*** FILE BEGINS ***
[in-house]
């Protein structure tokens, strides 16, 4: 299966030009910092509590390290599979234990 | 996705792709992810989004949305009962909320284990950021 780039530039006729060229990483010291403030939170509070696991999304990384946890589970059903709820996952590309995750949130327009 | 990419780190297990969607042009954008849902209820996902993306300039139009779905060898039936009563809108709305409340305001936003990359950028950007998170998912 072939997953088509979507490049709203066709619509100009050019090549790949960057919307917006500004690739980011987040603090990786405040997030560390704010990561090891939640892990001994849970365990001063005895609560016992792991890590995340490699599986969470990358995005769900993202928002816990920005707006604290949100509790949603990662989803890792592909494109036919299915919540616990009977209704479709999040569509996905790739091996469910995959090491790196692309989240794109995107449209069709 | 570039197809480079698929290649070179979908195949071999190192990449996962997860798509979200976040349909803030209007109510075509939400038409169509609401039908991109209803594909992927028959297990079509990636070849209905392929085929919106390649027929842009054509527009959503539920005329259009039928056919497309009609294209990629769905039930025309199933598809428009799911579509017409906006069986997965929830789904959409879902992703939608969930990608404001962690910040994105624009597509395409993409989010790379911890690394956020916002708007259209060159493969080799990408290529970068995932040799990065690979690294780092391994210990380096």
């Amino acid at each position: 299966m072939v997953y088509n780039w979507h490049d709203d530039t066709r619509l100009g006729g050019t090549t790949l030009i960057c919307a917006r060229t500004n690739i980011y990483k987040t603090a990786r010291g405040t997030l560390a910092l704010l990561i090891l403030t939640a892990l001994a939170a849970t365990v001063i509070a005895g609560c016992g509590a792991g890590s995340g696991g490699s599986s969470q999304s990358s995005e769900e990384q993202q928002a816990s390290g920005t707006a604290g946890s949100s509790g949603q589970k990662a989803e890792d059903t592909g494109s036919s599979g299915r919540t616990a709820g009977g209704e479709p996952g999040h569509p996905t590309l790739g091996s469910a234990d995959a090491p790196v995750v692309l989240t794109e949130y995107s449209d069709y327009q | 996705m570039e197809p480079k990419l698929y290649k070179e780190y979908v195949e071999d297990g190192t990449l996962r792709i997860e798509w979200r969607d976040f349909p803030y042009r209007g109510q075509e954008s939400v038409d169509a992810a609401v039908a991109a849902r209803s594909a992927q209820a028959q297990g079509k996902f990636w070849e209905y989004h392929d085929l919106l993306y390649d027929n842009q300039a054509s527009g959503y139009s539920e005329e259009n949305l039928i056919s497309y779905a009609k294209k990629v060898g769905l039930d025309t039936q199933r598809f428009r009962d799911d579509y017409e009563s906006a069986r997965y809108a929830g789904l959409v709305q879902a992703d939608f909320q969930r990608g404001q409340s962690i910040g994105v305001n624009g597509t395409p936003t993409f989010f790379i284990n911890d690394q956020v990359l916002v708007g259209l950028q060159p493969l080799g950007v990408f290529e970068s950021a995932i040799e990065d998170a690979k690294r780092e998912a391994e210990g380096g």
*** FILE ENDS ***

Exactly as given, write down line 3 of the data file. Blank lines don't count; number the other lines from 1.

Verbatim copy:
């Amino acid at each position: 299966m072939v997953y088509n780039w979507h490049d709203d530039t066709r619509l100009g006729g050019t090549t790949l030009i960057c919307a917006r060229t500004n690739i980011y990483k987040t603090a990786r010291g405040t997030l560390a910092l704010l990561i090891l403030t939640a892990l001994a939170a849970t365990v001063i509070a005895g609560c016992g509590a792991g890590s995340g696991g490699s599986s969470q999304s990358s995005e769900e990384q993202q928002a816990s390290g920005t707006a604290g946890s949100s509790g949603q589970k990662a989803e890792d059903t592909g494109s036919s599979g299915r919540t616990a709820g009977g209704e479709p996952g999040h569509p996905t590309l790739g091996s469910a234990d995959a090491p790196v995750v692309l989240t794109e949130y995107s449209d069709y327009q | 996705m570039e197809p480079k990419l698929y290649k070179e780190y979908v195949e071999d297990g190192t990449l996962r792709i997860e798509w979200r969607d976040f349909p803030y042009r209007g109510q075509e954008s939400v038409d169509a992810a609401v039908a991109a849902r209803s594909a992927q209820a028959q297990g079509k996902f990636w070849e209905y989004h392929d085929l919106l993306y390649d027929n842009q300039a054509s527009g959503y139009s539920e005329e259009n949305l039928i056919s497309y779905a009609k294209k990629v060898g769905l039930d025309t039936q199933r598809f428009r009962d799911d579509y017409e009563s906006a069986r997965y809108a929830g789904l959409v709305q879902a992703d939608f909320q969930r990608g404001q409340s962690i910040g994105v305001n624009g597509t395409p936003t993409f989010f790379i284990n911890d690394q956020v990359l916002v708007g259209l950028q060159p493969l080799g950007v990408f290529e970068s950021a995932i040799e990065d998170a690979k690294r780092e998912a391994e210990g380096g």